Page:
Here's the sound of passionate rockers turning into professional musicians. The playing is competent and skillful, but the Sparta sound is becoming bland and unmemorable. It has definitely been difficult for Sparta, and especially Jim Ward, to escape the band's history and to build a unique musical vision, but Sparta were well on their way to doing just that - until this album. While it's not quite as dire as some of the most negative reviewers here have claimed, Sparta seem confused about their identity and direction. Wiretap Scars was tentative but strongly emotional aggro-grunge, and then Sparta really took a quantum leap forward with Porcelain, in which excellent songwriting and passionate playing nearly vaulted the band into their own new genre - a more mature and less whiny brand of screamo. Here on Threes, the band certainly sounds more solid. Jim Ward has added some subtlety (or subtracted a lot of screaming) from his vocal style, and new guitarist Keeley Davis delivers smoother accompaniment than the departed Paul Hinojos, who was always a much better bassist than guitarist.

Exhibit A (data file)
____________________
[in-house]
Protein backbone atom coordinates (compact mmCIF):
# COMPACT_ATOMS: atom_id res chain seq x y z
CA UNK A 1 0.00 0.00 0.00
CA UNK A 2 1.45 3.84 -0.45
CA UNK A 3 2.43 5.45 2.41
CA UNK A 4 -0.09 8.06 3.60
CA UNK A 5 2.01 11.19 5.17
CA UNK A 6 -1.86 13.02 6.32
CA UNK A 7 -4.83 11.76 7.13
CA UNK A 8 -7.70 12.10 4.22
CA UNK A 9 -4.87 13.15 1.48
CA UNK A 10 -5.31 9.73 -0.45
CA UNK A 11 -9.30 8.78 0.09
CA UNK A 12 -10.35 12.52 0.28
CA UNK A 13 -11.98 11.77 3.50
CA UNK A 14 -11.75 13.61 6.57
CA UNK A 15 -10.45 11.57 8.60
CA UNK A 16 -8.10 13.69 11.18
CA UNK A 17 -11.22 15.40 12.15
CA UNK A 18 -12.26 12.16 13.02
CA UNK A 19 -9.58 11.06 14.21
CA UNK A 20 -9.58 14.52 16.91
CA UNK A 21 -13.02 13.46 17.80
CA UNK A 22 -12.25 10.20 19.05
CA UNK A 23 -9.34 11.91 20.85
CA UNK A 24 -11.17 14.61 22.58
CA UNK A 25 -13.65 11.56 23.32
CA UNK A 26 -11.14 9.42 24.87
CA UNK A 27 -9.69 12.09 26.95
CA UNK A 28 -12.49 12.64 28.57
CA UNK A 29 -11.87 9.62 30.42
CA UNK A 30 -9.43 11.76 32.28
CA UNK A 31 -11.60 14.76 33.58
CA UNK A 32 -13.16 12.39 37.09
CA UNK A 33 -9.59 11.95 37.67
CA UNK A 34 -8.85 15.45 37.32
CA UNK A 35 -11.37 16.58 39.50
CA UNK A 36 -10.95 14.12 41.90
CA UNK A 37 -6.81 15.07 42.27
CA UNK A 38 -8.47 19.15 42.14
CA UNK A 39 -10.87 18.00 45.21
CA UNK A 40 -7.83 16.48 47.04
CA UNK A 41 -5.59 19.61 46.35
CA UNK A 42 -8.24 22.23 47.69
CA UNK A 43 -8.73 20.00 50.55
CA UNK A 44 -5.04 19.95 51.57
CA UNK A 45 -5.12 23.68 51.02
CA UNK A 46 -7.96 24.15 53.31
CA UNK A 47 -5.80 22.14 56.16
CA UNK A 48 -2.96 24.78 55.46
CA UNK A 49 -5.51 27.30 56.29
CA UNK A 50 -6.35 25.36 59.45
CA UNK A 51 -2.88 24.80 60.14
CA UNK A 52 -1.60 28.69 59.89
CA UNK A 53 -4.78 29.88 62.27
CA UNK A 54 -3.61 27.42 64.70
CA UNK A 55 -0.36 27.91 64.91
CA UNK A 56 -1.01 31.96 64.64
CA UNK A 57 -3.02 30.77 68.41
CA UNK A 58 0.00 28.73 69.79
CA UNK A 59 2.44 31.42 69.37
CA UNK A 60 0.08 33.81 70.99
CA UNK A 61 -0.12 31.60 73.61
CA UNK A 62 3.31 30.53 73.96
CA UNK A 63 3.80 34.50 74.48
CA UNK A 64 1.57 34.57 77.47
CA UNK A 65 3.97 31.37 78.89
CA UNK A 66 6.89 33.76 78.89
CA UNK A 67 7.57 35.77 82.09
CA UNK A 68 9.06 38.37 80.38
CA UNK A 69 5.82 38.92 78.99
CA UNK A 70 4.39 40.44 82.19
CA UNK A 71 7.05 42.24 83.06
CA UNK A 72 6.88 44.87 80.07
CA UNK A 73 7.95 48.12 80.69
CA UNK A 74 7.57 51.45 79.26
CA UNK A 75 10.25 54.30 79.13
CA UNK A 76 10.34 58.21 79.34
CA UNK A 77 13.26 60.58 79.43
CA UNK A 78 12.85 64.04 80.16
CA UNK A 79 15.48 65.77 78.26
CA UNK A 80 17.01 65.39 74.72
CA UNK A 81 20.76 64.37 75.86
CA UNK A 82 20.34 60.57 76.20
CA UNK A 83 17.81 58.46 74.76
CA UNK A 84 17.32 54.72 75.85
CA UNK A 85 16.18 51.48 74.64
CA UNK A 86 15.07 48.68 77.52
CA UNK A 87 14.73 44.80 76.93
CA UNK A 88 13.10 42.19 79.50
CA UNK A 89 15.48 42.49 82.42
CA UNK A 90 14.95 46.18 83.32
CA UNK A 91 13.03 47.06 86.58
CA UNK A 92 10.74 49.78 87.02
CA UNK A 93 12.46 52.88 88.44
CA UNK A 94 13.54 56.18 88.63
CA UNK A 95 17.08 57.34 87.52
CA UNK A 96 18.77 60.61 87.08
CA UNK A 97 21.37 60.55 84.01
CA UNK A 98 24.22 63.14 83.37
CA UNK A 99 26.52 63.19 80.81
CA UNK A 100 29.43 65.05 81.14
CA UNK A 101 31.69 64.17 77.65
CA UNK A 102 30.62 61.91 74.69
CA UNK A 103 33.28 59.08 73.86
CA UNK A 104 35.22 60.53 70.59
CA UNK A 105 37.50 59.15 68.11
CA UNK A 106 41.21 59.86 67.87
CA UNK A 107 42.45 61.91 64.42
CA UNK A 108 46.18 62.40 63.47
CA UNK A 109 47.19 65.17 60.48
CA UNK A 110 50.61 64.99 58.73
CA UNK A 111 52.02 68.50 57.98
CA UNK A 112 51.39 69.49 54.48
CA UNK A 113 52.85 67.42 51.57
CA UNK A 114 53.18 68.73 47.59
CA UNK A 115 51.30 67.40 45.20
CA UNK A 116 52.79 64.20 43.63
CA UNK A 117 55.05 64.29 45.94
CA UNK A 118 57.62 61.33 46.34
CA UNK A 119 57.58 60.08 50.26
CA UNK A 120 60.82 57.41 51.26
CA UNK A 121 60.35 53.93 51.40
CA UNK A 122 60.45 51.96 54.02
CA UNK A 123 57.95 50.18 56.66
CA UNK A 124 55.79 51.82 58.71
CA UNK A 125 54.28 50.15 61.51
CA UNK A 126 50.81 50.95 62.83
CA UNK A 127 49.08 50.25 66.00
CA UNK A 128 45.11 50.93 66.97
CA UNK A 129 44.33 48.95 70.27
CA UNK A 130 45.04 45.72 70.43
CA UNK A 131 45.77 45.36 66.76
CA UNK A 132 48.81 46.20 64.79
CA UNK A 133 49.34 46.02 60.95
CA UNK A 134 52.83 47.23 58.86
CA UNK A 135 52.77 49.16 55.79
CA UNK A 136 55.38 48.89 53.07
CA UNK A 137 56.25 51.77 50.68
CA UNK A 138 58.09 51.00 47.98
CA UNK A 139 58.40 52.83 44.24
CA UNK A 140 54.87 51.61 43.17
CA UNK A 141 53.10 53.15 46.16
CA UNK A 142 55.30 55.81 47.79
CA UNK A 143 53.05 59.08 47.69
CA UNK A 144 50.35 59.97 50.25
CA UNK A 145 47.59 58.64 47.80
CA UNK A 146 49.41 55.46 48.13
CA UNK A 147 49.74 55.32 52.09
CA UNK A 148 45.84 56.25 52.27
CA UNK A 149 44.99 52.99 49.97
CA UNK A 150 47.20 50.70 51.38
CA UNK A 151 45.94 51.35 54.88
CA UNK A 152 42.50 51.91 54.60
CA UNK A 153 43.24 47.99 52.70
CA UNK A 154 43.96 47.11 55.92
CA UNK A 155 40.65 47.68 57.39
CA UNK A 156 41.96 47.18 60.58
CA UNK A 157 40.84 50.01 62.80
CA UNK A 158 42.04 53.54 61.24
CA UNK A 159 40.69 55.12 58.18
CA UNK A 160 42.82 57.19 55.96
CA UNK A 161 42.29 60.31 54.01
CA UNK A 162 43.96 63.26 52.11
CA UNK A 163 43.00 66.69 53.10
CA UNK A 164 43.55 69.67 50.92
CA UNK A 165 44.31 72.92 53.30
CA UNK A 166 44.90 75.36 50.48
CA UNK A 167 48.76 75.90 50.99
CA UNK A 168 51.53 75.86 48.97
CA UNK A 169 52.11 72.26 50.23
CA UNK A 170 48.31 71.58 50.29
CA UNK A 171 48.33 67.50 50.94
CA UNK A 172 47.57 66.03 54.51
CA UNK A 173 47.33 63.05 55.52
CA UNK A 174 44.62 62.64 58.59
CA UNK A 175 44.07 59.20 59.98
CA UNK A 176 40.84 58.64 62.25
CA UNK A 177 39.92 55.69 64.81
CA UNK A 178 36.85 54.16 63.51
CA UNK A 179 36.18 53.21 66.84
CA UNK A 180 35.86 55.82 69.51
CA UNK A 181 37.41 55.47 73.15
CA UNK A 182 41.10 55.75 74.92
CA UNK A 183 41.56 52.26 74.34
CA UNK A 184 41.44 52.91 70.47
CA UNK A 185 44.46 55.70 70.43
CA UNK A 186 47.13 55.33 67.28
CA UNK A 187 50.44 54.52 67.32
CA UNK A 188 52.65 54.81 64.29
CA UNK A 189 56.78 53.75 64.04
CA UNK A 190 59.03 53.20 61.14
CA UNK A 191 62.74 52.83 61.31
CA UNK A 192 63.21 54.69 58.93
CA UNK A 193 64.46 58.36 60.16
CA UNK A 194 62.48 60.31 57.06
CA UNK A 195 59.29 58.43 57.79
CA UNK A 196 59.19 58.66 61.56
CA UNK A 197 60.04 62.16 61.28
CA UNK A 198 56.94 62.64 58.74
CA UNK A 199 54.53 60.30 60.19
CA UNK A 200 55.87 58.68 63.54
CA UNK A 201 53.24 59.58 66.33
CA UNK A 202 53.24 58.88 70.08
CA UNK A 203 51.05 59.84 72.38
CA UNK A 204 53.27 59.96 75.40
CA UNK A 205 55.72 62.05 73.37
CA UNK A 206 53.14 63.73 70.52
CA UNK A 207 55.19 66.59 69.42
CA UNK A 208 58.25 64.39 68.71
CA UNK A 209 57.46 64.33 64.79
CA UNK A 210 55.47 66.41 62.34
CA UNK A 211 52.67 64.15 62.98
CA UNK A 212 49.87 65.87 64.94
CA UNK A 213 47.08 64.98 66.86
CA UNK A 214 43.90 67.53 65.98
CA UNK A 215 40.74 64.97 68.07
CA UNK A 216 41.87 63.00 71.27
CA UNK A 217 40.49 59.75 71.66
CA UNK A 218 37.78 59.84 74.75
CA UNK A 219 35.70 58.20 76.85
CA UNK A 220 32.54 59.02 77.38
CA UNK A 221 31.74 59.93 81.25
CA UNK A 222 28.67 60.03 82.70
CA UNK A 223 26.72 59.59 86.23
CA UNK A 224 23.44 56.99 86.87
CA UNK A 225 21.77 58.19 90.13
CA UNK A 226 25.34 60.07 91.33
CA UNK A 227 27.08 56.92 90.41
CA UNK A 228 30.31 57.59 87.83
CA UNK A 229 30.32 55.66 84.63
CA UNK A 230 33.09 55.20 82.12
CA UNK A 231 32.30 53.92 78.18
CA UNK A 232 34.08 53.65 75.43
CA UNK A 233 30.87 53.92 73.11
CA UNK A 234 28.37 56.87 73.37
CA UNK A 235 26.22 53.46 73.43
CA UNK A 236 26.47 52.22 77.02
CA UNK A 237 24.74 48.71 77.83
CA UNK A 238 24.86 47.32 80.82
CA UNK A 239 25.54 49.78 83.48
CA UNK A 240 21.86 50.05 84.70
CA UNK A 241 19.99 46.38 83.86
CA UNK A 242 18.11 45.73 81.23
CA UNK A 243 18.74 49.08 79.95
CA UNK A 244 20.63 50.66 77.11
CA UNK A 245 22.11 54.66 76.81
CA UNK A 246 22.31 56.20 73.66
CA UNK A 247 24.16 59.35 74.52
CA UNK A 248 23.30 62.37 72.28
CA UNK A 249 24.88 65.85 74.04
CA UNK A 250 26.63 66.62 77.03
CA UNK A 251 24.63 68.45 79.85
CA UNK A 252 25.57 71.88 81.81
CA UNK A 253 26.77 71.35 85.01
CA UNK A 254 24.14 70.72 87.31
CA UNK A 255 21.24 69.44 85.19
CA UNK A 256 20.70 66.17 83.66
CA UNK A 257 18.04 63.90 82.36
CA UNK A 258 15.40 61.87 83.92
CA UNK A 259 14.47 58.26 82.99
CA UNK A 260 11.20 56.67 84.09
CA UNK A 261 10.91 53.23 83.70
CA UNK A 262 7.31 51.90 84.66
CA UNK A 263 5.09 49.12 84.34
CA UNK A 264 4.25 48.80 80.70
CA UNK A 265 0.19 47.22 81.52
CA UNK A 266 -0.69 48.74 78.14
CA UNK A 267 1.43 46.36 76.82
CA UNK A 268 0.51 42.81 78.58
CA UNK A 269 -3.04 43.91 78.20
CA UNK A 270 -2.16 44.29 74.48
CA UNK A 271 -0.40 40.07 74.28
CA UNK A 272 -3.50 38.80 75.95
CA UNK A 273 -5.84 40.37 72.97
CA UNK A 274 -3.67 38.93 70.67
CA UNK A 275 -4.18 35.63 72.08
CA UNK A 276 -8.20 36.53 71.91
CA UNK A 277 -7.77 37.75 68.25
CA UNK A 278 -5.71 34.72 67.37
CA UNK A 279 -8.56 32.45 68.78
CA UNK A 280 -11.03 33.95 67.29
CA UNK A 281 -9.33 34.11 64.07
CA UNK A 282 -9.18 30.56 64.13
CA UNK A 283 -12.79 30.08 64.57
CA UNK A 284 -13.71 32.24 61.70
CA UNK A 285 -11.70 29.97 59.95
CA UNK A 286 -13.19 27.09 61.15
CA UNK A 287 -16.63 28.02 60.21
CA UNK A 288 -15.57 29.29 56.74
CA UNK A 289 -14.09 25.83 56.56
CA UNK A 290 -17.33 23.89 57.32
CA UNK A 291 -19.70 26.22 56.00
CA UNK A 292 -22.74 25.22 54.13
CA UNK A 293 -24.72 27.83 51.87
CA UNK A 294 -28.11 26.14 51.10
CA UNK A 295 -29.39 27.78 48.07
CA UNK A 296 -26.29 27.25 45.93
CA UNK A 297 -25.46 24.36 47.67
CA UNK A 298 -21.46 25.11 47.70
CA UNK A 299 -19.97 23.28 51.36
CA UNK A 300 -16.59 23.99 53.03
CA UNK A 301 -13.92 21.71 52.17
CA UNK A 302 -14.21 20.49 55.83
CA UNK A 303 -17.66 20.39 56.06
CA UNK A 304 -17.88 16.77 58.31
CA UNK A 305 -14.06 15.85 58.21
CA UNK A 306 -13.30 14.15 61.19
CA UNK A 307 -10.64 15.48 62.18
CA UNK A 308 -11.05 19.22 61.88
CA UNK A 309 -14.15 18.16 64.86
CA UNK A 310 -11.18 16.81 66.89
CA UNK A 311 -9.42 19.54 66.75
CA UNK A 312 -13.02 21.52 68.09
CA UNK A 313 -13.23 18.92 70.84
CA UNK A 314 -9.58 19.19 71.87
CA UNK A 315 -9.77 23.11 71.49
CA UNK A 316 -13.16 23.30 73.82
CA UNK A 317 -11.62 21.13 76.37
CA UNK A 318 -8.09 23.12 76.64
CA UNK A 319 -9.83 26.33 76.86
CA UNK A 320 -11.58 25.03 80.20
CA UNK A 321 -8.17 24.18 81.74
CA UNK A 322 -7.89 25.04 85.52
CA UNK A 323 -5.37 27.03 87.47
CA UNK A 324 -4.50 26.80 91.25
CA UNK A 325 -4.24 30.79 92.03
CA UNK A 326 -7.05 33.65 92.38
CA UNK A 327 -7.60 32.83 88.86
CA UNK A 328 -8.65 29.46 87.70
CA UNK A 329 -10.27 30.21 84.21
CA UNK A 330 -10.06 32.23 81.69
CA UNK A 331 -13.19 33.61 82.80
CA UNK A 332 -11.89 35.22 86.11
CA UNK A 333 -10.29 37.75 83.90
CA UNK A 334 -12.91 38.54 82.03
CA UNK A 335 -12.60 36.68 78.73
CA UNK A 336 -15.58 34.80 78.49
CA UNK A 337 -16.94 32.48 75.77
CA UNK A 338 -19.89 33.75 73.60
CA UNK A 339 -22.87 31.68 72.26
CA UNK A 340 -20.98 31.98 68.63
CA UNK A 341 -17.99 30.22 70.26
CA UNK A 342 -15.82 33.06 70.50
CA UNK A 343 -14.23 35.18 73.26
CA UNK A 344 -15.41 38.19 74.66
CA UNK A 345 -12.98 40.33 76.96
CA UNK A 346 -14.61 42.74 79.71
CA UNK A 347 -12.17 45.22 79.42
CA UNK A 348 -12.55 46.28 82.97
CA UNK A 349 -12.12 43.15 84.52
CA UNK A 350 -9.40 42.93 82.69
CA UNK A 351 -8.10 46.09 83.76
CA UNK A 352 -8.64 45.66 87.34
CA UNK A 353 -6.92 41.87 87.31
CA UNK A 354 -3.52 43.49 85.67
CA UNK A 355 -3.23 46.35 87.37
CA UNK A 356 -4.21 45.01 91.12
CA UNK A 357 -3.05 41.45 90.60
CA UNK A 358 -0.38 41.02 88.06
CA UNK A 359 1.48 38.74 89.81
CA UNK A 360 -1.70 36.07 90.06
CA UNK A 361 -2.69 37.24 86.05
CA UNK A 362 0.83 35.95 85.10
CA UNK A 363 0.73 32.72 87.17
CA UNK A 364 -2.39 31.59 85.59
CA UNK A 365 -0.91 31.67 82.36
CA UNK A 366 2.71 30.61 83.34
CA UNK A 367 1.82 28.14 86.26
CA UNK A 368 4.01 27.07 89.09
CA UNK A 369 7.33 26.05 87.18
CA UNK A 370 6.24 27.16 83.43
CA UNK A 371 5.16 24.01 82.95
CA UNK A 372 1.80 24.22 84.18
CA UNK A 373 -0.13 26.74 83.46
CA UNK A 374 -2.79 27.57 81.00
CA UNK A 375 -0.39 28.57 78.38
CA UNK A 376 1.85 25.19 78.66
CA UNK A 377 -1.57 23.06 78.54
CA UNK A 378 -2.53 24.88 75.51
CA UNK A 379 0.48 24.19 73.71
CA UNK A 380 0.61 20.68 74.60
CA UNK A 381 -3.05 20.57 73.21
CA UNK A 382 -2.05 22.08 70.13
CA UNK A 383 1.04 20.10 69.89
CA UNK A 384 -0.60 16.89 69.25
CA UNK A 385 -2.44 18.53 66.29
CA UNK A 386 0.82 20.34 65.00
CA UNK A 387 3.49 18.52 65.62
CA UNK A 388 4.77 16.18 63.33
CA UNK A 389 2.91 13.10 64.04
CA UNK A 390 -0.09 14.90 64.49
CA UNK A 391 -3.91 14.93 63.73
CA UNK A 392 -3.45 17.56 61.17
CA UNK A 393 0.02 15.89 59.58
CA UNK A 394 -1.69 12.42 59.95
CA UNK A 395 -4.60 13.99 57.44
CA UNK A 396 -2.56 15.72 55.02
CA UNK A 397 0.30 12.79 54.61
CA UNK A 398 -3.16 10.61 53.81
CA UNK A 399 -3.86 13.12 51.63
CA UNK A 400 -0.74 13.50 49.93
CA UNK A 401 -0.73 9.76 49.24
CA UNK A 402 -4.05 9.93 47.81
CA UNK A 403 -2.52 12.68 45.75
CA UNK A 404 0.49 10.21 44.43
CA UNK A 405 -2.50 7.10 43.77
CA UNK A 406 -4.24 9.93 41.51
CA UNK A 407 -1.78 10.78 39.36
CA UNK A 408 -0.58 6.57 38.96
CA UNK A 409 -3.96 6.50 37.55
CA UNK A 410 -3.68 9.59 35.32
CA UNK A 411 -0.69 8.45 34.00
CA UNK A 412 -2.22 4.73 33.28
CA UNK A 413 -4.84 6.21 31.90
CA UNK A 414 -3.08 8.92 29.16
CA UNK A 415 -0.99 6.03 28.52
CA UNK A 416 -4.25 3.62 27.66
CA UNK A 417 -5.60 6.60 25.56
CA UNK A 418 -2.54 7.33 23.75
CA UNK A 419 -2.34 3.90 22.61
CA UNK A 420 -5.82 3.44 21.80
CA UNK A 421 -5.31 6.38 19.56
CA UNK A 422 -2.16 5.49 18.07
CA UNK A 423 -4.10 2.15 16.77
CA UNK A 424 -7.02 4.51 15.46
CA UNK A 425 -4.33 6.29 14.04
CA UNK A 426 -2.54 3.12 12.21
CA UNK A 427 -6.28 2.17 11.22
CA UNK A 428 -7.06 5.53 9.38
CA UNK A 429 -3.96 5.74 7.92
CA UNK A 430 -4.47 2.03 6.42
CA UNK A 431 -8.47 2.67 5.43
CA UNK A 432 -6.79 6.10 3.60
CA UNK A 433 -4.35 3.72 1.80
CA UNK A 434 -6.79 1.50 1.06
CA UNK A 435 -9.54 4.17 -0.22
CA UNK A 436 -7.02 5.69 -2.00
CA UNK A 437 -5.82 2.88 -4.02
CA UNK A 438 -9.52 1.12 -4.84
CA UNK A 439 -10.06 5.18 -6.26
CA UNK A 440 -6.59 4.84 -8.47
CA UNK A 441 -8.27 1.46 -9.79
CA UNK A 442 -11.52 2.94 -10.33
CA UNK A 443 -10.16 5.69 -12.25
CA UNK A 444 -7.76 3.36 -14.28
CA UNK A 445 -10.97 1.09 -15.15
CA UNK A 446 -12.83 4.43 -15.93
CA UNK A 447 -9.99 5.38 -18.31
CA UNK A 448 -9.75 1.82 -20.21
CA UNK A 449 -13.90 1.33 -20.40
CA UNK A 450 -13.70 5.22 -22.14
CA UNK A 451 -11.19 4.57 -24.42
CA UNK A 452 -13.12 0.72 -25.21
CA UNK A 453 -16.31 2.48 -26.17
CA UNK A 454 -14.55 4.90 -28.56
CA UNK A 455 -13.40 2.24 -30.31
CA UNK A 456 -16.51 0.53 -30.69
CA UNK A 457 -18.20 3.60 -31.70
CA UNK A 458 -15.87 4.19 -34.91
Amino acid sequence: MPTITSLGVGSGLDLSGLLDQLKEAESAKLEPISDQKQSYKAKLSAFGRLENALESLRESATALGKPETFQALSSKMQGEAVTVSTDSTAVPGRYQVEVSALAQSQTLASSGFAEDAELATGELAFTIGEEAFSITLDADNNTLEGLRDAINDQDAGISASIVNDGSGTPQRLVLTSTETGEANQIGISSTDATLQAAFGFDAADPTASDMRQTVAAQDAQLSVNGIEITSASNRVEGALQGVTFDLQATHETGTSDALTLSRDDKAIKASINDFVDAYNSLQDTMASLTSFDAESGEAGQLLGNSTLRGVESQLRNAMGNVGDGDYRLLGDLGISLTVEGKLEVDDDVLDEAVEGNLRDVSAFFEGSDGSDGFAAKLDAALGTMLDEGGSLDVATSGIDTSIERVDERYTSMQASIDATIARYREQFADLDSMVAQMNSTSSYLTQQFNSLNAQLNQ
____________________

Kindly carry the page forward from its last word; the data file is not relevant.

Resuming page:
This album does show development in a few places, like the insistent rockers "Taking Back Control" and "The Most Vicious Crime," plus the very effective power ballads "Unstitch Your Mouth" and "Atlas." Unfortunately, the professionalism of this album outweighs the passion by a mile, and other reviewers are correct in making comparisons to late-period U2. This is horrendously evident in "Erase It Again," "False Start," and "Without a Sound" among others. Striving to be as talented and accomplished as your idols is commendable, but Sparta have made a crucial wrong turn in trying to sound like their idols. And overall, this album comes up tragically short on memorable songwriting and passionate playing. Sparta once displayed those strengths in abundance and were ascending toward their own kind of greatness. You really have to hope that the absence of that magic here will only be temporary. [~doomsdayer520~]